Watts on the Road
Keir Martyn
Prince of Wales Secondary
Floor Location : J 095 E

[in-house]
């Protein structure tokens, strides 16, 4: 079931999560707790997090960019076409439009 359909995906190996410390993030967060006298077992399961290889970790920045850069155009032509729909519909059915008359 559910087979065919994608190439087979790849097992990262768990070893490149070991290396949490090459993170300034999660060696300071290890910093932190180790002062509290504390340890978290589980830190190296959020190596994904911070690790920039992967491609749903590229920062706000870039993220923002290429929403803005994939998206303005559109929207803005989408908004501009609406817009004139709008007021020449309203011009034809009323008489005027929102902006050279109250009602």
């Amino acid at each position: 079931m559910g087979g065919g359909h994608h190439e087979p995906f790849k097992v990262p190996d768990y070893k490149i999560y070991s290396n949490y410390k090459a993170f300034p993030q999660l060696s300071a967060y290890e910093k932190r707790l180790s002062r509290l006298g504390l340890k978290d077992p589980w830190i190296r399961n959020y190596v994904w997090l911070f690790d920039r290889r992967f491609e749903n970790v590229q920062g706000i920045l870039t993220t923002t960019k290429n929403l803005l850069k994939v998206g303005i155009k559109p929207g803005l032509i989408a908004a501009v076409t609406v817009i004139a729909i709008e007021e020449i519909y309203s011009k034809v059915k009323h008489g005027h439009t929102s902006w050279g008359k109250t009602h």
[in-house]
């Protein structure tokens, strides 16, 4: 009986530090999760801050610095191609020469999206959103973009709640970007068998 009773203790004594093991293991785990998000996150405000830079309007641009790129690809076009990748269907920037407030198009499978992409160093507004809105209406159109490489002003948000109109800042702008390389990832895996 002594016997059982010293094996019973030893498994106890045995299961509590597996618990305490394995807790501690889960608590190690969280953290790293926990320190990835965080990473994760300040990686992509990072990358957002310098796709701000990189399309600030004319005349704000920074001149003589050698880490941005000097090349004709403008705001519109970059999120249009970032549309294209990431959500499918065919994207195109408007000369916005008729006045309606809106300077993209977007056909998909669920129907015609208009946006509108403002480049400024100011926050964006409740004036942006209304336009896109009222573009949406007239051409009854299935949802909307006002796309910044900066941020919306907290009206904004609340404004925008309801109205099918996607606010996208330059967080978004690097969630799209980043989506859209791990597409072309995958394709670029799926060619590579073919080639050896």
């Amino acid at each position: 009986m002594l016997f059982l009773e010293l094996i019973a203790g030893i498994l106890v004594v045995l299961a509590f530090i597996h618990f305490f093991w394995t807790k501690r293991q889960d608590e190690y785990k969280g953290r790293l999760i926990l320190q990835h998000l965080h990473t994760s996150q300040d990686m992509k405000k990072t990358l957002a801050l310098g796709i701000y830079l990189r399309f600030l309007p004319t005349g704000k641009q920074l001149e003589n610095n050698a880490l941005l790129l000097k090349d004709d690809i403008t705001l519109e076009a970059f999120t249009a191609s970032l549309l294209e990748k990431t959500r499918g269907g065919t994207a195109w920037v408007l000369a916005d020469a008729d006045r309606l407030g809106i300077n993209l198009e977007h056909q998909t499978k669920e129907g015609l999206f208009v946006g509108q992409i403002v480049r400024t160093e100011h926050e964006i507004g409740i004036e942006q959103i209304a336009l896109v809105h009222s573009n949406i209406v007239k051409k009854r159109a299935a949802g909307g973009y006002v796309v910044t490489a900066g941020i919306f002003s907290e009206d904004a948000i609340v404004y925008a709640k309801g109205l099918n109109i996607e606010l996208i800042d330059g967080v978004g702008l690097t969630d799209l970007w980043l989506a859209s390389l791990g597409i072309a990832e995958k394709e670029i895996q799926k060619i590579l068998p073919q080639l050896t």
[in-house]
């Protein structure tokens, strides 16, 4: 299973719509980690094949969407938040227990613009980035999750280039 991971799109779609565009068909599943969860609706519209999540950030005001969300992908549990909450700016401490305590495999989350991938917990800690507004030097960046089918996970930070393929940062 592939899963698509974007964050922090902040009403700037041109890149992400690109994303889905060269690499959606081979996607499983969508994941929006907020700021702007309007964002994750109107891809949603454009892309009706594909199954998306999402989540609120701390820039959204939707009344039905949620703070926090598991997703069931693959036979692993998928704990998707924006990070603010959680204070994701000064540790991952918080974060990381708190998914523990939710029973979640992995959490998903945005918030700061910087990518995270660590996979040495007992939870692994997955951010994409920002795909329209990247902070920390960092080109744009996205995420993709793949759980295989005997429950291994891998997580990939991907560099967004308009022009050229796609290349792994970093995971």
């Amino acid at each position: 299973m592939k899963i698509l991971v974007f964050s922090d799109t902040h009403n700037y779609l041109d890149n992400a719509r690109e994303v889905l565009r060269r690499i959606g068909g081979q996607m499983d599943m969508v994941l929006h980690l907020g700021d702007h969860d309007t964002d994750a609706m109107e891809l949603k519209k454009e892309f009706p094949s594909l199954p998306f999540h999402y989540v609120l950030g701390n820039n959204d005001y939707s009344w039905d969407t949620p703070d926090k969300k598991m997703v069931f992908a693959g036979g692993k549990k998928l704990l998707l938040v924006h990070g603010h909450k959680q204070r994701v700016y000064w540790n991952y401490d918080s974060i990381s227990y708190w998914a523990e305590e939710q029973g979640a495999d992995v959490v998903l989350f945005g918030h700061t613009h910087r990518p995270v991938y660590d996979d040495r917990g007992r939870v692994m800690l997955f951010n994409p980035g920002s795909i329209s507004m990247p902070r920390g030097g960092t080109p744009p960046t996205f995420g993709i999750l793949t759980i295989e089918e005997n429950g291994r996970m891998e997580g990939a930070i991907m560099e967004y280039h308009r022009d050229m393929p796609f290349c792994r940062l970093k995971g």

Energy demands are increasing and new, clean supplies of energy are needed. My project aims to capture wasted traffic related kinetic energy and to convert it into electricity. Instead of cars applying their own brakes on steep hills, a series of speed control bumps could maintain constant vehicle velocity. Energy generated from slowing cars could then be converted to electricity. A model to demonstrate speed control bumps, kinetic energy capture, and electricity generation was built. Three hills in Vancouver and North Vancouver (Boundary, Taylor Way, and Upper Levels Highway) were surveyed to determine the amount of wasted kinetic energy that could be attributed to braking. A vehicle was driven down each hill with minimal or no braking. Vehicle speed (in 10 km/hr increments) and time were recorded. Four to five trials were done on each hill. Acceleration (m/s ) was calculated from speed and time data. Acceleration on Boundary hill was 0.58 m/s . Taylor Way was 0.53 m/s . Upper Levels was 0.18 m/s . Braking devices built into the hill could keep vehicles at a constant speed and the resulting kinetic energy could be captured and then converted to electricity. For example, a single vehicle going down Boundary hill could power at least 1000 compact fluorescent light bulbs. If traffic volume on Boundary hill was the same as the known traffic on Second Narrows Bridge captured electricity could power 167,000 light bulbs. Importantly, the source of that electricity would be kinetic energy that is otherwise wasted. The source of the kinetic energy is also already in our environment, in abundance, and no new pollutants wills be added to, or damage done to the environment.